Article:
House3
CLOSE
MENUCLOSE

Celebrity Hairstylist Susy Oludele Turns Braids Into Works Of Art

Hair
Photographed by Ashley Jo Wilson.

She's styled Solange and Beyoncé and now wants to bring her expertise to the masses

Before booking the holy grail of braiding gigs, Susy Oludele started out by braiding her own hair. It wasn't by choice, exactly. Instead, Oludele took over her own braids after her mother, who used to style Oludele's hair, declared: "Oh, I can't do your hair anymore, this is something that you have to take on now." But Oludele discovered she had a gift for hair, and moved on from doing her own to doing her friends' hair, and, soon enough, started her own business, doing the hair for people in her neighborhood and, even, she tells me, "doing two-for-one sales just to get clients."

Oludele had ambitions beyond doing her friends and neighbors' hair, though. One day, as she watched the music video for Beyoncé's "Party," and spotted Solange, wearing long box braids, styled in a high ponytail, Oludele sent a request out into the universe: "I was like, Oh my god, I would love to do Solange's hair," Oludele tells me. "I felt like I could do an amazing job."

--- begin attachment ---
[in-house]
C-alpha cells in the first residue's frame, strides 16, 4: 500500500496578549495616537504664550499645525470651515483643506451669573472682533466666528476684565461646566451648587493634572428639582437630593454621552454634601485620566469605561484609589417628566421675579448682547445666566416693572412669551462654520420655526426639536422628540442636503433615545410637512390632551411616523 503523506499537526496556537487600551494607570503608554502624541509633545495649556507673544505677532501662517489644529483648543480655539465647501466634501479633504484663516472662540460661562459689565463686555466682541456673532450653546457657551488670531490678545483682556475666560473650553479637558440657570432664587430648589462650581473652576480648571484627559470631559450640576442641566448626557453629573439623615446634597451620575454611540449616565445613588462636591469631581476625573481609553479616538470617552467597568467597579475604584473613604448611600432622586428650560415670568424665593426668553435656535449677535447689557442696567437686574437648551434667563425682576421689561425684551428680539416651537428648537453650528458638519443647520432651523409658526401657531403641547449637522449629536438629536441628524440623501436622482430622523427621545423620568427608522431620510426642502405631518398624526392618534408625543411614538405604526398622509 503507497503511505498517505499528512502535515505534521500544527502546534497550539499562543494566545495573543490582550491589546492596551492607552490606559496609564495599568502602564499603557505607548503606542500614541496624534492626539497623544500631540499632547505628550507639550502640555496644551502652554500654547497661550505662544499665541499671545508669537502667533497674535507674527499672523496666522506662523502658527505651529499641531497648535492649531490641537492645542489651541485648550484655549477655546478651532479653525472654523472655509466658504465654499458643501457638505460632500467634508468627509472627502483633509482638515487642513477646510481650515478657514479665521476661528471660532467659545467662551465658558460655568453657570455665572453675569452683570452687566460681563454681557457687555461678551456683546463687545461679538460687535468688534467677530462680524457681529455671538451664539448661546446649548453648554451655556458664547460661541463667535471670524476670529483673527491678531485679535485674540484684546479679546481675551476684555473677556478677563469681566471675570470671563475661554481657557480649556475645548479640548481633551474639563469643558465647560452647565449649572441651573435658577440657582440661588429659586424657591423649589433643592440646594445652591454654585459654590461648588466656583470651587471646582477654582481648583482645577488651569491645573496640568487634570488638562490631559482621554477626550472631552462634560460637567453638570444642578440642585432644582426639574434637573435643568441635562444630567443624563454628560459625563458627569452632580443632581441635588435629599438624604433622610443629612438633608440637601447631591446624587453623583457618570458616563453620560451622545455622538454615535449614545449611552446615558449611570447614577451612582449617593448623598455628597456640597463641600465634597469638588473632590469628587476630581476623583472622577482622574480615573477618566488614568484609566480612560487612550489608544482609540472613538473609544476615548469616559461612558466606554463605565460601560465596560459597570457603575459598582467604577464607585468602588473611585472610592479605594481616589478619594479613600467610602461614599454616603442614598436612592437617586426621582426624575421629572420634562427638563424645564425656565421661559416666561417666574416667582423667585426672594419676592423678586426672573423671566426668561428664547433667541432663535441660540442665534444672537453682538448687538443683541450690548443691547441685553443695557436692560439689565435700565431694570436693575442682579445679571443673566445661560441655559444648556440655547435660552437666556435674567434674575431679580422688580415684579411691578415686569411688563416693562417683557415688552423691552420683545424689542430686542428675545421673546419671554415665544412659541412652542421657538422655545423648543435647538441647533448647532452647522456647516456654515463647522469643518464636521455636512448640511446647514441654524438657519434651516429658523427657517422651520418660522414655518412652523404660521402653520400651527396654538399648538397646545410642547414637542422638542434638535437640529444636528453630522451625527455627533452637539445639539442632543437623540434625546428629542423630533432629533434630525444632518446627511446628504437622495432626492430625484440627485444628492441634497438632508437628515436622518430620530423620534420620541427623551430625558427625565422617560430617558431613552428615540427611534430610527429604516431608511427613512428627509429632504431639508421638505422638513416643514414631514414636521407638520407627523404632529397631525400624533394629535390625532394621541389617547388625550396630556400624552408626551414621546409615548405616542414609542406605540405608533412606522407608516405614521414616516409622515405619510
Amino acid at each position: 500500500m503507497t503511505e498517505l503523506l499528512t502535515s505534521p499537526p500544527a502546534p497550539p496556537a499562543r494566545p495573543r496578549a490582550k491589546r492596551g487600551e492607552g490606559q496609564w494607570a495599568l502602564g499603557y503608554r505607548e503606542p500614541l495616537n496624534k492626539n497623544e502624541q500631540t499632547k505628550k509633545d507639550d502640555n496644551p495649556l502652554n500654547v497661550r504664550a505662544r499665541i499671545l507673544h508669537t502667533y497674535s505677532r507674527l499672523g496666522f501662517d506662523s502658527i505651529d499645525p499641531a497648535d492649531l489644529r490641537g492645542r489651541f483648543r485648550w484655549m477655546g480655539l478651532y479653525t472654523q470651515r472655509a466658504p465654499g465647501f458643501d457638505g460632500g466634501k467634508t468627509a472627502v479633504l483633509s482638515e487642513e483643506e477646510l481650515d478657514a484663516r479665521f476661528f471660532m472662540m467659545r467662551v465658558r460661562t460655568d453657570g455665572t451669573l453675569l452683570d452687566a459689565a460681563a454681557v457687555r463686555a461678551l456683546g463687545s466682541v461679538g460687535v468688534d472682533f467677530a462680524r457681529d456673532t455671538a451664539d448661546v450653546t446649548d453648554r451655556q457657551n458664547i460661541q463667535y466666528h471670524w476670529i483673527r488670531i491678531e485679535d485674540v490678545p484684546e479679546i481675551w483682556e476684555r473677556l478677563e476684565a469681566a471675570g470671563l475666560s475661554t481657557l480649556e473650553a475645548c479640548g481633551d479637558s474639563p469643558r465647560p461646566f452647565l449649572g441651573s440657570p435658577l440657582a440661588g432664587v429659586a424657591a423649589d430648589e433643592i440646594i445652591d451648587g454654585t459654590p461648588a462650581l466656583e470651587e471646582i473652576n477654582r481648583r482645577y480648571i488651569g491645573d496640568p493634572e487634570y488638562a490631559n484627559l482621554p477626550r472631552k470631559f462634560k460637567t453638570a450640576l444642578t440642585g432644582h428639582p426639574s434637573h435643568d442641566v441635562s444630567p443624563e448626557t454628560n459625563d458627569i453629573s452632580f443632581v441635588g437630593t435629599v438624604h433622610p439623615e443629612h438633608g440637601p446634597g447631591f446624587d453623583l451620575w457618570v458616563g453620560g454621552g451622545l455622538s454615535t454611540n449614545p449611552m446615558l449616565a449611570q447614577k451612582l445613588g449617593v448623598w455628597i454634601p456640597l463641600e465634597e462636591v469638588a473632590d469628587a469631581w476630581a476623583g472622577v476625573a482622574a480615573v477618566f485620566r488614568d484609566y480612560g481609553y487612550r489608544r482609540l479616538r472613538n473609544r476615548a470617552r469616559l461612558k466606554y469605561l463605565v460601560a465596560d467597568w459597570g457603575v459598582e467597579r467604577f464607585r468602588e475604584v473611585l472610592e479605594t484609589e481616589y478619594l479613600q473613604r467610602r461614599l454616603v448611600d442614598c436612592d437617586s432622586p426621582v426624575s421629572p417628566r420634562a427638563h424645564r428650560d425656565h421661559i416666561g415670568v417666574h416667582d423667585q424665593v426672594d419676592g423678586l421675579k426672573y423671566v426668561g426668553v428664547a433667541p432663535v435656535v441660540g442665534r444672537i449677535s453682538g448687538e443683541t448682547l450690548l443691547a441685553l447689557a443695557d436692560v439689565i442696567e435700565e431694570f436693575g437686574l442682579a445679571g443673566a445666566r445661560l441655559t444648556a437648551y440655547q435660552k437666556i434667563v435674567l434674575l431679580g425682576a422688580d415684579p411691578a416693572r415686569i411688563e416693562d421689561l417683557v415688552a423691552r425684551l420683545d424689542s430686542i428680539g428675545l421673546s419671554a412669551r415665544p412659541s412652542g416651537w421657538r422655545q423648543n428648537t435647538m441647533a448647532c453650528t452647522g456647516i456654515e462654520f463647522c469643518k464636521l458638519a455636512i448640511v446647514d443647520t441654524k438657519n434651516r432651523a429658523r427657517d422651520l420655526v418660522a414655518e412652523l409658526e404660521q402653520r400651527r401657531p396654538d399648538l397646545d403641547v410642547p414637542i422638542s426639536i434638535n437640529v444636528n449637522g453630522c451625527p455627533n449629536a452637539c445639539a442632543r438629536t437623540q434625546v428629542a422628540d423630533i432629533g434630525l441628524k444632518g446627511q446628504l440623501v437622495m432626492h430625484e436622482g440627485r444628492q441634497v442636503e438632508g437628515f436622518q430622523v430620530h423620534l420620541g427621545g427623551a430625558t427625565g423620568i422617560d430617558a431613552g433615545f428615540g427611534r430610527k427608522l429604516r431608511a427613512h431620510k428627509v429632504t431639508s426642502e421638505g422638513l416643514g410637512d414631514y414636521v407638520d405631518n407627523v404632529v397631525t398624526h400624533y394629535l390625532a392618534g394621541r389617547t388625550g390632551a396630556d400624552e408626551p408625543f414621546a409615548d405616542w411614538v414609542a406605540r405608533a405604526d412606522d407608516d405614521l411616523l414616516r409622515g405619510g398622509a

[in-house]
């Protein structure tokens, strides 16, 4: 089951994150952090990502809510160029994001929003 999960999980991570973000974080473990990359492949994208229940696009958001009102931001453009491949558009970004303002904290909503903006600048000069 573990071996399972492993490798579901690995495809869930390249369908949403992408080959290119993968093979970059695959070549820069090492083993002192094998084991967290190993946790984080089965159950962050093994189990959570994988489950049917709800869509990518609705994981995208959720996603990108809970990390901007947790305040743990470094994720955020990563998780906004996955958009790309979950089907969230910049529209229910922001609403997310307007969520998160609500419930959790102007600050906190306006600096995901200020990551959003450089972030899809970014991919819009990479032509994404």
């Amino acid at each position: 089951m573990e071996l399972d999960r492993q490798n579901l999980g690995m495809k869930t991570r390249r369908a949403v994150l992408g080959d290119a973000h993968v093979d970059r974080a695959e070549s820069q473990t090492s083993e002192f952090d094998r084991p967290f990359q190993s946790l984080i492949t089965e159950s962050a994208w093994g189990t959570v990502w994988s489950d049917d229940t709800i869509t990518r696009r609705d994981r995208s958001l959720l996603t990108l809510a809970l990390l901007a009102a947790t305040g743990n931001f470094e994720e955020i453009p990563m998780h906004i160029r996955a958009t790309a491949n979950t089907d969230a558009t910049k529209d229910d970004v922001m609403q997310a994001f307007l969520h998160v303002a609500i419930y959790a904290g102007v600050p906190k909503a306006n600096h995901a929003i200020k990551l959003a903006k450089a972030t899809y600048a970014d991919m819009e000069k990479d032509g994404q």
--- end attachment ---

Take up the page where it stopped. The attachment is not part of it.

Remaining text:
Clearly, the universe thought so too, because just four months later, Oludele received an email from, yep, Solange asking if Oludele could do her hair. Even though Oludele's initial thought was "Okay, this must be spam," it wasn't, and she soon began collaborating with the artist on creative looks that involved everything from braids and weaves to extensions and styles for the singer's natural hair—including this iconic Surface magazine cover.

Fatou is wearing a Suzanne Rae suit, FALKE tights, and a BaubleBar necklace. Photographed by Ashley Jo Wilson.


Kyle is wearing a Hellessy dress and FALKE tights.Photographed by Ashley Jo Wilson.

Through Solange, Oludele also started working with Beyoncé. Describing the Knowles sisters' vibes, Oludele says Solange is the eclectic one, "she has a different, weird style that's very unique for her," while Beyoncé is more classic, "so you'd wanna do something that's more clean, something neater, a lot more simple."